When explaining the skin barrier and its importance to patients, more help is needed from the industry. For instance, a simple “Got Milk?”-type slogan that makes you immediately think of the skin barrier has not yet emerged. Physicians and scientists need a straightforward way to describe the skin barrier without getting too technical.
As described by Alice Prethima Michael, M.D., founder and managing medical aesthetic physician at Ageless Medi Spa (Kuala Lumpur, Malaysia), “The skin barrier, or stratum corneum, is the outermost layer of the skin, which provides critical defensive functions, including protection against all sorts of damage such as pathogens, major temperature changes, etc.”
In addition, the skin barrier is the first line of defense against the penetration of ultraviolet light, filtering much of it before it reaches deeper into the skin, which is where most of the pigment or ‘melanin granules’ reside,” she continued. “Melanin is, in fact, only a second line of defense against ultraviolet rays. Overall, any kind of disease condition will only worsen if the skin barrier is not maintained.”
On a deeper level, the skin barrier is composed of two different structural components, stated Nantapat Supapannachart, M.D., a cosmetic dermatologist in Bangkok, Thailand. “The corneocyte and inter-corneocyte lipids are arranged together with the cells providing structural support and acting as a hydrating reservoir for adequate enzyme processes,” she explained.
“The lipid bi-layer, a thin polar membrane made of two layers of lipid molecules, provides the boundary between the hydrophobic and hydrophilic interface, which regulates what goes into and comes out of the skin,” Dr. Supapannachart added. “Disturbing the function of this layer can have a significant effect on skin quality.”
According to Joel Schlessinger, M.D., a cosmetic surgeon and dermatologist who runs the Advanced Skin Research Center in Omaha, Neb., “The skin barrier is the difference between healthy skin and damaged skin. It is probably something that most dermatologists don’t think about at all. However, the reality is that the skin barrier is a very important concept to articulate to patients.”
Many people have been schooled to understand that the skin has seven layers," stated William Philip Werschler, M.D., F.A.A.D., F.A.A.C.S., a dermatologist and assistant clinical professor of medicine/dermatology, at the University of Washington School of Medicine in Spokane, Wash. “However, this really only refers to that millimeter or so of thickness of the epidermis,” he said.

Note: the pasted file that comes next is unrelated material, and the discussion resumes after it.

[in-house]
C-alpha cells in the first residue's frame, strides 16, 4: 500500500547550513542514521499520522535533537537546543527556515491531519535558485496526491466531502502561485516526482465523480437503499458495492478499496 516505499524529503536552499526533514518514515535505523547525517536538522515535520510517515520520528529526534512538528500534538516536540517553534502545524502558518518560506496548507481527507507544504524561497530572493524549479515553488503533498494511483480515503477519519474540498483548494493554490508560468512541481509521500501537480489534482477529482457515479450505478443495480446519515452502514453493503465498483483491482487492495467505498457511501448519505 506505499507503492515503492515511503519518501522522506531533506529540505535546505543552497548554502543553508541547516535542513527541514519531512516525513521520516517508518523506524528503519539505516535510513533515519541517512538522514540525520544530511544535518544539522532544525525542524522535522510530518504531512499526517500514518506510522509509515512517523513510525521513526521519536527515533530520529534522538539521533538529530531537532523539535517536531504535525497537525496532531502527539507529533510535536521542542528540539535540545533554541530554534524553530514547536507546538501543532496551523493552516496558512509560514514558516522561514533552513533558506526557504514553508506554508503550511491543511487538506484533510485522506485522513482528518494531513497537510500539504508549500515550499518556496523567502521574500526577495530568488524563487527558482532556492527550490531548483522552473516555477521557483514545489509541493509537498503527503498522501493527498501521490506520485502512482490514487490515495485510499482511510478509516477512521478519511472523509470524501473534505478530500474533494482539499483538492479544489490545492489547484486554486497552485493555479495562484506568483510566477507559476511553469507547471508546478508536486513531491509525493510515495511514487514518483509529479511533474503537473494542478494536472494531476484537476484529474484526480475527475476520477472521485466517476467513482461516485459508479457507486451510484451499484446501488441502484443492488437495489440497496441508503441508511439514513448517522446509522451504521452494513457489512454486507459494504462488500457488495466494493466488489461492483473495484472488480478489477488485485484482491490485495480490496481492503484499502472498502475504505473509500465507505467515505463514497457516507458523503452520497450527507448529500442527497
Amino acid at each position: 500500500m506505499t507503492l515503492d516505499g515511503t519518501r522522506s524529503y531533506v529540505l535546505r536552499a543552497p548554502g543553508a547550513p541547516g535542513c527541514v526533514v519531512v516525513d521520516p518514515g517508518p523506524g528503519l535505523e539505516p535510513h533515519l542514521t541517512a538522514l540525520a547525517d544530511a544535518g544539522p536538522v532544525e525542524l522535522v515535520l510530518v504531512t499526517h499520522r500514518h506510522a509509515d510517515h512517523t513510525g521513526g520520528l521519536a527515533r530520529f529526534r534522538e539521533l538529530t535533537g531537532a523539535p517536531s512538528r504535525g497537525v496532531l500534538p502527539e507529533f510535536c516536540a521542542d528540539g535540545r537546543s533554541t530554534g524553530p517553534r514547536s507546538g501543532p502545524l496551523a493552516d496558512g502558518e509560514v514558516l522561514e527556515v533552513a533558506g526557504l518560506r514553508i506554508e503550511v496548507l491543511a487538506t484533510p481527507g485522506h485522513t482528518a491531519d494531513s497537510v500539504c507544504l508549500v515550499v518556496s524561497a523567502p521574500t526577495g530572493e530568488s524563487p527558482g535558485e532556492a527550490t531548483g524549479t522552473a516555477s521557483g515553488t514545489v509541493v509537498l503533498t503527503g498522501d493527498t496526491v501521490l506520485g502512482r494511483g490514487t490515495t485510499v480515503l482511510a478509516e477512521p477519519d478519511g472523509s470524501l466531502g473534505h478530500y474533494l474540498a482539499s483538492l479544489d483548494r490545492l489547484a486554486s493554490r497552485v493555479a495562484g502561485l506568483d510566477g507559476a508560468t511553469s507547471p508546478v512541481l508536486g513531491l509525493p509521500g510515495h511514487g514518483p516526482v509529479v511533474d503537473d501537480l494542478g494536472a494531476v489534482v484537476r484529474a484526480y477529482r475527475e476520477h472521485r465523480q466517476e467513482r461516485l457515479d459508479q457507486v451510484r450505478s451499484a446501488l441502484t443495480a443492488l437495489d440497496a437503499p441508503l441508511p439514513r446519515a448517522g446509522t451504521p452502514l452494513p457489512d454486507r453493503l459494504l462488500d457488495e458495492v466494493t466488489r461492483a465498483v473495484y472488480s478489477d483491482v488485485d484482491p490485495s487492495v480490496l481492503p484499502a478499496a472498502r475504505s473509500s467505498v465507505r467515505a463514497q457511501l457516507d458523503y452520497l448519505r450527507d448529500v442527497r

“When we think of the skin, meaning we in the industry, what we are mostly thinking about mostly is the dermis and the collagen,” Dr. Werschler indicated.
The skin has several functions, and the first is the skin barrier, said dermatologist Carl R. Thornfeldt, M.D., the developer and founder of Episciences, Inc. (Boise, Idaho).
“This permeability barrier keeps the aqueous internal environment protected from the dry external environment, which includes all the toxins and contaminants in our environment,” he expressed.
Armed with an anatomical and technical understanding of the skin barrier, practitioners must then find a straightforward way to describe it to patients without getting too scientific. Dr. Werschler thinks physicians should consider how they might explain the skin barrier to a child. “I use a simple brick and mortar analogy,” he described. “The bricks are the skin cells and the mortar holding them together is the intercellular cement substance. At the bottom of the barrier you have the retaining wall foundation, otherwise the bricks would fall apart.”
Furthermore, there are specialized structures in the epidermis, Dr. Werschler continued.
“Imagine every ten bricks or so you place a decorative brick. Those are the melanocytes,” he said. “Your pigmentation is in the epidermis, and you are constantly shedding your pigmentation, as well. In addition, you can also have pigmentation after injury.”
Another visual way to explain the skin barrier is to conjur up the image of a shield, said Peter Lio, M.D., a clinical assistant professor of dermatology & pediatrics at Northwestern University Feinberg School of Medicine, and founding director of the Chicago Integrative Eczema Center (Chicago, Ill.).